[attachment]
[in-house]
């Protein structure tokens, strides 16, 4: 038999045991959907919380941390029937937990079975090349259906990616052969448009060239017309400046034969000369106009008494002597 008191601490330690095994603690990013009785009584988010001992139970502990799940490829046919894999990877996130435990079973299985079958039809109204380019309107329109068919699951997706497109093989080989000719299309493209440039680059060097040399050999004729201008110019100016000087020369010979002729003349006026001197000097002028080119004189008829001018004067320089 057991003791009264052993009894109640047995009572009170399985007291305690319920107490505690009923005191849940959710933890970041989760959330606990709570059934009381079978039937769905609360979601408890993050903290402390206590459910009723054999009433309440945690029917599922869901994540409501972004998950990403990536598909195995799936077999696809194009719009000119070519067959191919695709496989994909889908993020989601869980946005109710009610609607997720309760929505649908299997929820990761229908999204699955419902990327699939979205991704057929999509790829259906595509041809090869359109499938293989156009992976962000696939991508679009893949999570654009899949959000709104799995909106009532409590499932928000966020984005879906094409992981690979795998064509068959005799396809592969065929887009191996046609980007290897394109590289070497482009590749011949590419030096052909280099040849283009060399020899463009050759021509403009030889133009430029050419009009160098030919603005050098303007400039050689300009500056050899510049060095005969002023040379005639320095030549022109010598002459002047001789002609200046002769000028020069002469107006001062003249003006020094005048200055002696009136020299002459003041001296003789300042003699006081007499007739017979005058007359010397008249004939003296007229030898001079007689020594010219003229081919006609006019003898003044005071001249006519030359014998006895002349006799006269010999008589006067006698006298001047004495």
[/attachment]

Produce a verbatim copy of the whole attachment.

[in-house]
């Protein structure tokens, strides 16, 4: 038999045991959907919380941390029937937990079975090349259906990616052969448009060239017309400046034969000369106009008494002597 008191601490330690095994603690990013009785009584988010001992139970502990799940490829046919894999990877996130435990079973299985079958039809109204380019309107329109068919699951997706497109093989080989000719299309493209440039680059060097040399050999004729201008110019100016000087020369010979002729003349006026001197000097002028080119004189008829001018004067320089 057991003791009264052993009894109640047995009572009170399985007291305690319920107490505690009923005191849940959710933890970041989760959330606990709570059934009381079978039937769905609360979601408890993050903290402390206590459910009723054999009433309440945690029917599922869901994540409501972004998950990403990536598909195995799936077999696809194009719009000119070519067959191919695709496989994909889908993020989601869980946005109710009610609607997720309760929505649908299997929820990761229908999204699955419902990327699939979205991704057929999509790829259906595509041809090869359109499938293989156009992976962000696939991508679009893949999570654009899949959000709104799995909106009532409590499932928000966020984005879906094409992981690979795998064509068959005799396809592969065929887009191996046609980007290897394109590289070497482009590749011949590419030096052909280099040849283009060399020899463009050759021509403009030889133009430029050419009009160098030919603005050098303007400039050689300009500056050899510049060095005969002023040379005639320095030549022109010598002459002047001789002609200046002769000028020069002469107006001062003249003006020094005048200055002696009136020299002459003041001296003789300042003699006081007499007739017979005058007359010397008249004939003296007229030898001079007689020594010219003229081919006609006019003898003044005071001249006519030359014998006895002349006799006269010999008589006067006698006298001047004495």